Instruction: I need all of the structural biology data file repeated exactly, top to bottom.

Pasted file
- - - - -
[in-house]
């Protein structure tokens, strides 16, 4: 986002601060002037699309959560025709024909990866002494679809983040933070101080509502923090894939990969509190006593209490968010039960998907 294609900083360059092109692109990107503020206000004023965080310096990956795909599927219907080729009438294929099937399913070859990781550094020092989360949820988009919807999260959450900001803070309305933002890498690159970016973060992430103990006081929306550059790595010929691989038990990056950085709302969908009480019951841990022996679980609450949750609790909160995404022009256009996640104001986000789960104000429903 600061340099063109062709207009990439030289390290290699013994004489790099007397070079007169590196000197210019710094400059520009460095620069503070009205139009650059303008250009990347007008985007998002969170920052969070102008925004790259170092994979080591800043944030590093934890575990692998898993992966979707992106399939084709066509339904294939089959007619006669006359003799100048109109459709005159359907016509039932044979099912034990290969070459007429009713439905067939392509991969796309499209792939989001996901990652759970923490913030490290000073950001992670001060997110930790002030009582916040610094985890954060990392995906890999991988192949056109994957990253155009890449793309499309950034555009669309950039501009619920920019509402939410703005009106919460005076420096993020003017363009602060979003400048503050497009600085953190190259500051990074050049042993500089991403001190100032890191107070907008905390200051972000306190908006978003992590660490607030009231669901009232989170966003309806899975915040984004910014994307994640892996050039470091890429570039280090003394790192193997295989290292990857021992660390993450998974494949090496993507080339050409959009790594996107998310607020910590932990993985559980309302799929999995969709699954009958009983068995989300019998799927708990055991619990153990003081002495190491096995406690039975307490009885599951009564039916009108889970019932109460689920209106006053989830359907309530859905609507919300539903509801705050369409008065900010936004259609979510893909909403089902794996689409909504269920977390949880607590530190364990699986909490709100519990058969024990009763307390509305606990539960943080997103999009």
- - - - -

[in-house]
């Protein structure tokens, strides 16, 4: 986002601060002037699309959560025709024909990866002494679809983040933070101080509502923090894939990969509190006593209490968010039960998907 294609900083360059092109692109990107503020206000004023965080310096990956795909599927219907080729009438294929099937399913070859990781550094020092989360949820988009919807999260959450900001803070309305933002890498690159970016973060992430103990006081929306550059790595010929691989038990990056950085709302969908009480019951841990022996679980609450949750609790909160995404022009256009996640104001986000789960104000429903 600061340099063109062709207009990439030289390290290699013994004489790099007397070079007169590196000197210019710094400059520009460095620069503070009205139009650059303008250009990347007008985007998002969170920052969070102008925004790259170092994979080591800043944030590093934890575990692998898993992966979707992106399939084709066509339904294939089959007619006669006359003799100048109109459709005159359907016509039932044979099912034990290969070459007429009713439905067939392509991969796309499209792939989001996901990652759970923490913030490290000073950001992670001060997110930790002030009582916040610094985890954060990392995906890999991988192949056109994957990253155009890449793309499309950034555009669309950039501009619920920019509402939410703005009106919460005076420096993020003017363009602060979003400048503050497009600085953190190259500051990074050049042993500089991403001190100032890191107070907008905390200051972000306190908006978003992590660490607030009231669901009232989170966003309806899975915040984004910014994307994640892996050039470091890429570039280090003394790192193997295989290292990857021992660390993450998974494949090496993507080339050409959009790594996107998310607020910590932990993985559980309302799929999995969709699954009958009983068995989300019998799927708990055991619990153990003081002495190491096995406690039975307490009885599951009564039916009108889970019932109460689920209106006053989830359907309530859905609507919300539903509801705050369409008065900010936004259609979510893909909403089902794996689409909504269920977390949880607590530190364990699986909490709100519990058969024990009763307390509305606990539960943080997103999009």